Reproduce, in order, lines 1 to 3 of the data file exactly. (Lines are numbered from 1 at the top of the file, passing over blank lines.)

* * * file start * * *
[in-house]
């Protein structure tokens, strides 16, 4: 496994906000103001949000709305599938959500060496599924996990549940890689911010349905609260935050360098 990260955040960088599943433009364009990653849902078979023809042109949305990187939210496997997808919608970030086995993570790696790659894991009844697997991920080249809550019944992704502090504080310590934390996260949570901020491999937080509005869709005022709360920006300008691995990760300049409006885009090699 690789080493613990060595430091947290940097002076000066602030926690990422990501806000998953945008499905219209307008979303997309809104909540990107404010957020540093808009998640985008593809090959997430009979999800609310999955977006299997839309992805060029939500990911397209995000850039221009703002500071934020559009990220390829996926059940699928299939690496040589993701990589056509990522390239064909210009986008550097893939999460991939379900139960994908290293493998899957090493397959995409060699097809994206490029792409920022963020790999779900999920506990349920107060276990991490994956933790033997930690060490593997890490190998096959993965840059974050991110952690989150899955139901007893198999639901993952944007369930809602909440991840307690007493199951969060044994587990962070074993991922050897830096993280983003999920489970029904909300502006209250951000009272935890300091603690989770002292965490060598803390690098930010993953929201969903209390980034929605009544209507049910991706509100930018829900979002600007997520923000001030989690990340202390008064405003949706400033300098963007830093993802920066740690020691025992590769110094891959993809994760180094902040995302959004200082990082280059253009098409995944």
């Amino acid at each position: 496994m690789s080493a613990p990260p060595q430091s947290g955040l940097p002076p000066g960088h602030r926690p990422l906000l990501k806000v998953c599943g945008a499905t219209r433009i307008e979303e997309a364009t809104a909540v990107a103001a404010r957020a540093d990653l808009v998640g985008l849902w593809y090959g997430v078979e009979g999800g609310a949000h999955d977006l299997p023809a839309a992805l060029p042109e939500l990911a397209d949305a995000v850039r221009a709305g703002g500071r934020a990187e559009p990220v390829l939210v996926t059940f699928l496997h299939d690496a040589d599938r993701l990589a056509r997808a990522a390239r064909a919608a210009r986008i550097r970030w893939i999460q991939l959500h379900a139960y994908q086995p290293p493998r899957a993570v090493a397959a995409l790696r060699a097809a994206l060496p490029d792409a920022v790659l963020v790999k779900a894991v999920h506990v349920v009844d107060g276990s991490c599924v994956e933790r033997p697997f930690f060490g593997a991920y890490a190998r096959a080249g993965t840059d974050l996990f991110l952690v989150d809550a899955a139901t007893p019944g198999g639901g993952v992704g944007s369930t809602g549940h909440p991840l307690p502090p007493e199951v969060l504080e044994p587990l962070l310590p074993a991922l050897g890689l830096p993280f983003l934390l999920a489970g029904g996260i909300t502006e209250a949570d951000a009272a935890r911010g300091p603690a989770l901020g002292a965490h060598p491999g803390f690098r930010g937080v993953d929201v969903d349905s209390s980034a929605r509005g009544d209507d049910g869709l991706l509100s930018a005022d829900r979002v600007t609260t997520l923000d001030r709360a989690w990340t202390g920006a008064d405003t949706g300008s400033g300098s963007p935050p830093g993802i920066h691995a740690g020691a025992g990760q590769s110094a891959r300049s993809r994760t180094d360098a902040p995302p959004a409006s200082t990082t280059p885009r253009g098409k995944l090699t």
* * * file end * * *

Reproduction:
[in-house]
């Protein structure tokens, strides 16, 4: 496994906000103001949000709305599938959500060496599924996990549940890689911010349905609260935050360098 990260955040960088599943433009364009990653849902078979023809042109949305990187939210496997997808919608970030086995993570790696790659894991009844697997991920080249809550019944992704502090504080310590934390996260949570901020491999937080509005869709005022709360920006300008691995990760300049409006885009090699 690789080493613990060595430091947290940097002076000066602030926690990422990501806000998953945008499905219209307008979303997309809104909540990107404010957020540093808009998640985008593809090959997430009979999800609310999955977006299997839309992805060029939500990911397209995000850039221009703002500071934020559009990220390829996926059940699928299939690496040589993701990589056509990522390239064909210009986008550097893939999460991939379900139960994908290293493998899957090493397959995409060699097809994206490029792409920022963020790999779900999920506990349920107060276990991490994956933790033997930690060490593997890490190998096959993965840059974050991110952690989150899955139901007893198999639901993952944007369930809602909440991840307690007493199951969060044994587990962070074993991922050897830096993280983003999920489970029904909300502006209250951000009272935890300091603690989770002292965490060598803390690098930010993953929201969903209390980034929605009544209507049910991706509100930018829900979002600007997520923000001030989690990340202390008064405003949706400033300098963007830093993802920066740690020691025992590769110094891959993809994760180094902040995302959004200082990082280059253009098409995944």
């Amino acid at each position: 496994m690789s080493a613990p990260p060595q430091s947290g955040l940097p002076p000066g960088h602030r926690p990422l906000l990501k806000v998953c599943g945008a499905t219209r433009i307008e979303e997309a364009t809104a909540v990107a103001a404010r957020a540093d990653l808009v998640g985008l849902w593809y090959g997430v078979e009979g999800g609310a949000h999955d977006l299997p023809a839309a992805l060029p042109e939500l990911a397209d949305a995000v850039r221009a709305g703002g500071r934020a990187e559009p990220v390829l939210v996926t059940f699928l496997h299939d690496a040589d599938r993701l990589a056509r997808a990522a390239r064909a919608a210009r986008i550097r970030w893939i999460q991939l959500h379900a139960y994908q086995p290293p493998r899957a993570v090493a397959a995409l790696r060699a097809a994206l060496p490029d792409a920022v790659l963020v790999k779900a894991v999920h506990v349920v009844d107060g276990s991490c599924v994956e933790r033997p697997f930690f060490g593997a991920y890490a190998r096959a080249g993965t840059d974050l996990f991110l952690v989150d809550a899955a139901t007893p019944g198999g639901g993952v992704g944007s369930t809602g549940h909440p991840l307690p502090p007493e199951v969060l504080e044994p587990l962070l310590p074993a991922l050897g890689l830096p993280f983003l934390l999920a489970g029904g996260i909300t502006e209250a949570d951000a009272a935890r911010g300091p603690a989770l901020g002292a965490h060598p491999g803390f690098r930010g937080v993953d929201v969903d349905s209390s980034a929605r509005g009544d209507d049910g869709l991706l509100s930018a005022d829900r979002v600007t609260t997520l923000d001030r709360a989690w990340t202390g920006a008064d405003t949706g300008s400033g300098s963007p935050p830093g993802i920066h691995a740690g020691a025992g990760q590769s110094a891959r300049s993809r994760t180094d360098a902040p995302p959004a409006s200082t990082t280059p885009r253009g098409k995944l090699t």